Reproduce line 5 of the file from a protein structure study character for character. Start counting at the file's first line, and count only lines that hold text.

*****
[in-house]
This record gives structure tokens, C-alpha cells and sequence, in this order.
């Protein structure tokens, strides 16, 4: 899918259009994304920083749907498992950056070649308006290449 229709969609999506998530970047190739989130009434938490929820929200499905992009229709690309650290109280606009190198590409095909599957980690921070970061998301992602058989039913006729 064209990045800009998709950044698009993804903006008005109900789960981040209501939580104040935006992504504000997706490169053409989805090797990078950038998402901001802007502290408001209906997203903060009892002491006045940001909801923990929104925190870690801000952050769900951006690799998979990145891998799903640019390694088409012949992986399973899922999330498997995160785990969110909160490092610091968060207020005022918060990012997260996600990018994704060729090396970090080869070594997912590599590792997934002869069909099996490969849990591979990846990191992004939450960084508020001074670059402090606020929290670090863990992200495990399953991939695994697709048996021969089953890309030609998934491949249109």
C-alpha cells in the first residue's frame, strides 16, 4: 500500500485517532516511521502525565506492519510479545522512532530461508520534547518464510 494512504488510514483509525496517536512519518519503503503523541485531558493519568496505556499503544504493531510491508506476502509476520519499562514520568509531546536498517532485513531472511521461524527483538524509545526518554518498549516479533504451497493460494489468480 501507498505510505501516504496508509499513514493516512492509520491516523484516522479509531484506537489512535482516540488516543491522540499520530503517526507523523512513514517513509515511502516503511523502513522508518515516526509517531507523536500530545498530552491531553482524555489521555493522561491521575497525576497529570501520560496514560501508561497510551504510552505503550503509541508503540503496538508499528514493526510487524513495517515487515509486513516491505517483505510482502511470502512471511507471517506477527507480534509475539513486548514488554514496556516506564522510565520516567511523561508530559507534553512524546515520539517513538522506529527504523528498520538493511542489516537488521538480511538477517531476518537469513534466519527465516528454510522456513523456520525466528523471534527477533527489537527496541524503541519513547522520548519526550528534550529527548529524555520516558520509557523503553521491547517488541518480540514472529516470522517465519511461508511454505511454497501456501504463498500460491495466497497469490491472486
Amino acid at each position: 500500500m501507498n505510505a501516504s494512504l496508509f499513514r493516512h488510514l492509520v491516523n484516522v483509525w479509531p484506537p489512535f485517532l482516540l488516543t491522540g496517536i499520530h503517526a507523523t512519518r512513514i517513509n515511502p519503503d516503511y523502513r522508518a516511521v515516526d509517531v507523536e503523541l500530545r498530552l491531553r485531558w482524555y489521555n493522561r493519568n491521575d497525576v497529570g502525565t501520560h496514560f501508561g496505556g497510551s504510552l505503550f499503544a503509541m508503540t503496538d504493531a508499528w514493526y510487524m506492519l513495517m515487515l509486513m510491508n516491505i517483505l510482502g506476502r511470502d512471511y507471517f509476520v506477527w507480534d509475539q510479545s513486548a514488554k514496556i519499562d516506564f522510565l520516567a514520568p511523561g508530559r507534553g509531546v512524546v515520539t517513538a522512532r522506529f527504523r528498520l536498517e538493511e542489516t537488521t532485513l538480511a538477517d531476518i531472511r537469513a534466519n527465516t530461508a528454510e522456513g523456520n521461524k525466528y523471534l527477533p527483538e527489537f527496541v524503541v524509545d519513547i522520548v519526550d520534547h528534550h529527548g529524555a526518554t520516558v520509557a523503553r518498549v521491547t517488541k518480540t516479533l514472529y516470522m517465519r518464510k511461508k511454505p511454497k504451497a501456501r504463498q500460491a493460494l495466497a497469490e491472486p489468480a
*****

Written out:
Amino acid at each position: 500500500m501507498n505510505a501516504s494512504l496508509f499513514r493516512h488510514l492509520v491516523n484516522v483509525w479509531p484506537p489512535f485517532l482516540l488516543t491522540g496517536i499520530h503517526a507523523t512519518r512513514i517513509n515511502p519503503d516503511y523502513r522508518a516511521v515516526d509517531v507523536e503523541l500530545r498530552l491531553r485531558w482524555y489521555n493522561r493519568n491521575d497525576v497529570g502525565t501520560h496514560f501508561g496505556g497510551s504510552l505503550f499503544a503509541m508503540t503496538d504493531a508499528w514493526y510487524m506492519l513495517m515487515l509486513m510491508n516491505i517483505l510482502g506476502r511470502d512471511y507471517f509476520v506477527w507480534d509475539q510479545s513486548a514488554k514496556i519499562d516506564f522510565l520516567a514520568p511523561g508530559r507534553g509531546v512524546v515520539t517513538a522512532r522506529f527504523r528498520l536498517e538493511e542489516t537488521t532485513l538480511a538477517d531476518i531472511r537469513a534466519n527465516t530461508a528454510e522456513g523456520n521461524k525466528y523471534l527477533p527483538e527489537f527496541v524503541v524509545d519513547i522520548v519526550d520534547h528534550h529527548g529524555a526518554t520516558v520509557a523503553r518498549v521491547t517488541k518480540t516479533l514472529y516470522m517465519r518464510k511461508k511454505p511454497k504451497a501456501r504463498q500460491a493460494l495466497a497469490e491472486p489468480a